France's National Assembly on Saturday overwhelmingly approved the first and most important article of a controversial law that will allow gay couples to get married and adopt children.
Deputies voted 249-97 in favour of article one of the draft legislation, which redefines marriage as being an agreement between two people rather than necessarily between a man and a woman.
Although the proposed law still faces at least another week of parliamentary scrutiny before a final vote scheduled for February 12, the ease with which it cleared the first hurdle indicated it is almost certain to emerge unscathed from the debate.
The article approved on Saturday was supported by deputies of the ruling Socialist Party, who enjoy an overall majority in the Assembly, other leftists and Greens as well as at least one member of the UMP, the main centre-right opposition force.
"We are happy and proud to have taken this first step," Justice Minister Christiane Taubira said. "We are going to establish the freedom for everyone to choose his or her partner for a future together."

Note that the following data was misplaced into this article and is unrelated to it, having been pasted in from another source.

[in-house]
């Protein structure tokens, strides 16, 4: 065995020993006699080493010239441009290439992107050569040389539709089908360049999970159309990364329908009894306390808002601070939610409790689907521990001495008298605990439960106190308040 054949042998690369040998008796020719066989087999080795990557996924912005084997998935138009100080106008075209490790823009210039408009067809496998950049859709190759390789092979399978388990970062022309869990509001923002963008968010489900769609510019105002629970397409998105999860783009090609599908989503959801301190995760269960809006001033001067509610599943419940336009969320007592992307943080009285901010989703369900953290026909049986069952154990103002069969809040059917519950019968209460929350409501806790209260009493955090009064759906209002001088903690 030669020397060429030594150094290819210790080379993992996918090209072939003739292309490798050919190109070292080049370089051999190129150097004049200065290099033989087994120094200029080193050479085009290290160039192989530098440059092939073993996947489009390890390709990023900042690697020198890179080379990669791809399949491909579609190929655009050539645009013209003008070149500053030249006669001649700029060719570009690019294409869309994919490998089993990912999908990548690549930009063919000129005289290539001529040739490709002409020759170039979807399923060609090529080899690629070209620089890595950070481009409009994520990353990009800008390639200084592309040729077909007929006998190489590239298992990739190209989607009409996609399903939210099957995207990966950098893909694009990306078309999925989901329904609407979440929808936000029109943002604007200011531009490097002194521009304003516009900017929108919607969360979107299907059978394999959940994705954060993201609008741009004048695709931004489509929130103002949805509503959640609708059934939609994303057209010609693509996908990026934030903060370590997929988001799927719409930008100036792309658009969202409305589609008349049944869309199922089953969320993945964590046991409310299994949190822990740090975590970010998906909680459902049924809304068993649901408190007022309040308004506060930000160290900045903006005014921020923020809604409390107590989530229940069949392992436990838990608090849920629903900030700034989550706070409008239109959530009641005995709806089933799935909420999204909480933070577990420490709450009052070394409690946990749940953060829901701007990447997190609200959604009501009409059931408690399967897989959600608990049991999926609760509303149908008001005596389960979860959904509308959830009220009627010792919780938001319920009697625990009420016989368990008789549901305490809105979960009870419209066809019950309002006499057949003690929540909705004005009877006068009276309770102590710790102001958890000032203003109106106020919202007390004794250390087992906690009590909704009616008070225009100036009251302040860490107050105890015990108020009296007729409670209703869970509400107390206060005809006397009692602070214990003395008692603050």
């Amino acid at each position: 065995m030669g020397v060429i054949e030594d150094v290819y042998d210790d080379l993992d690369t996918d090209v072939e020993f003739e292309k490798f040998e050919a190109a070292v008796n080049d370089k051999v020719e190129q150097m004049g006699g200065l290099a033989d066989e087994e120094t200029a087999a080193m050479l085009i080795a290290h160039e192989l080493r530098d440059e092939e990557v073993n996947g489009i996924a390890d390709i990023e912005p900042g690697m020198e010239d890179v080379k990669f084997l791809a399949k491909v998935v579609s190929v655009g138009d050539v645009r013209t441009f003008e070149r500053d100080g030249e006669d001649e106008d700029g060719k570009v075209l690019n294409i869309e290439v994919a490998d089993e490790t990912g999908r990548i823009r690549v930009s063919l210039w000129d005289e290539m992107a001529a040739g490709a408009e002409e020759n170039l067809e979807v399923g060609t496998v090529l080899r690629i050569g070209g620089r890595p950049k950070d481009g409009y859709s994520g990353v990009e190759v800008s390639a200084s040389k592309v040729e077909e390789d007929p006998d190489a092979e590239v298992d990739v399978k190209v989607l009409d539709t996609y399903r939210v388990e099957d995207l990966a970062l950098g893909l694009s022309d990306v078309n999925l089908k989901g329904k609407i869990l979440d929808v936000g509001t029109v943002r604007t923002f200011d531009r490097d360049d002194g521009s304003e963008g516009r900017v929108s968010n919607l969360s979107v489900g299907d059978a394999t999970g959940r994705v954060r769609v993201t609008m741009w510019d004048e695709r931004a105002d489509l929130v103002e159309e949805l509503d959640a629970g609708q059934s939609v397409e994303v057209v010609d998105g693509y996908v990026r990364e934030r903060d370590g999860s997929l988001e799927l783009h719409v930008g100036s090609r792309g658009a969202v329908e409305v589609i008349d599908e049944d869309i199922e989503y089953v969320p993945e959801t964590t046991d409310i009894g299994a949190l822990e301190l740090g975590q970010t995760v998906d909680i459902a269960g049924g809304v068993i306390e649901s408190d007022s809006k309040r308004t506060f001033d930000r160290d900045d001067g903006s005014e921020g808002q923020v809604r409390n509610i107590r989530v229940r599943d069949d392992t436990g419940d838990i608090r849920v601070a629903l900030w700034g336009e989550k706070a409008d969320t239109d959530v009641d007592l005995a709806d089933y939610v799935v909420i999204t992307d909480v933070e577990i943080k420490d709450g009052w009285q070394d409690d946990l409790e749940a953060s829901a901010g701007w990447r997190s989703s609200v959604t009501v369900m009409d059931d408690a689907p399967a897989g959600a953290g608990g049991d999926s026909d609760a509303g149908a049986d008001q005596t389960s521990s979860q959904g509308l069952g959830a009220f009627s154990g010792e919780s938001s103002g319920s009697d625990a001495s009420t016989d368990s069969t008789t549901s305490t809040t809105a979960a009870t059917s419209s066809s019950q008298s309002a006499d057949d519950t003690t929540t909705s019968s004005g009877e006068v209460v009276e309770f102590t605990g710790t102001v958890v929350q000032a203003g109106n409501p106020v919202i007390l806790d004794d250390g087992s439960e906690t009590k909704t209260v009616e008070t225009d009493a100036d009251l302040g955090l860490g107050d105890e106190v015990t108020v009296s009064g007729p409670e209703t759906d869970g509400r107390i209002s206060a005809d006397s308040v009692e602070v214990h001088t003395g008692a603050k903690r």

UMP deputy Philippe Gosselin said the government was forcing through legislation that France did not want.
"Today it is marriage and adoption. Tomorrow it will be medically assisted conception and surrogate mothers," he said in comments that reflected the strength of feeling among opponents of the government's plans.
Opinion polls suggest a clear majority of French voters support the right of gay couples to wed and a narrower majority favour them being granted the right to adopt as couples (gay men and women can already adopt as individuals if approved by social services).
Massive demonstrations across the country have underlined that those who oppose gay marriage feel very strongly about the issue and President Francois Hollande has been accused of pushing the legislation through without proper consultation.
The Catholic church has been heavily involved in mobilising opposition and protests were scheduled to take place again Saturday in towns and cities across France.
A national rally in Paris last month attracted hundreds of thousands of demonstrators and was at least twice as big as a protest staged by supporters of the reform.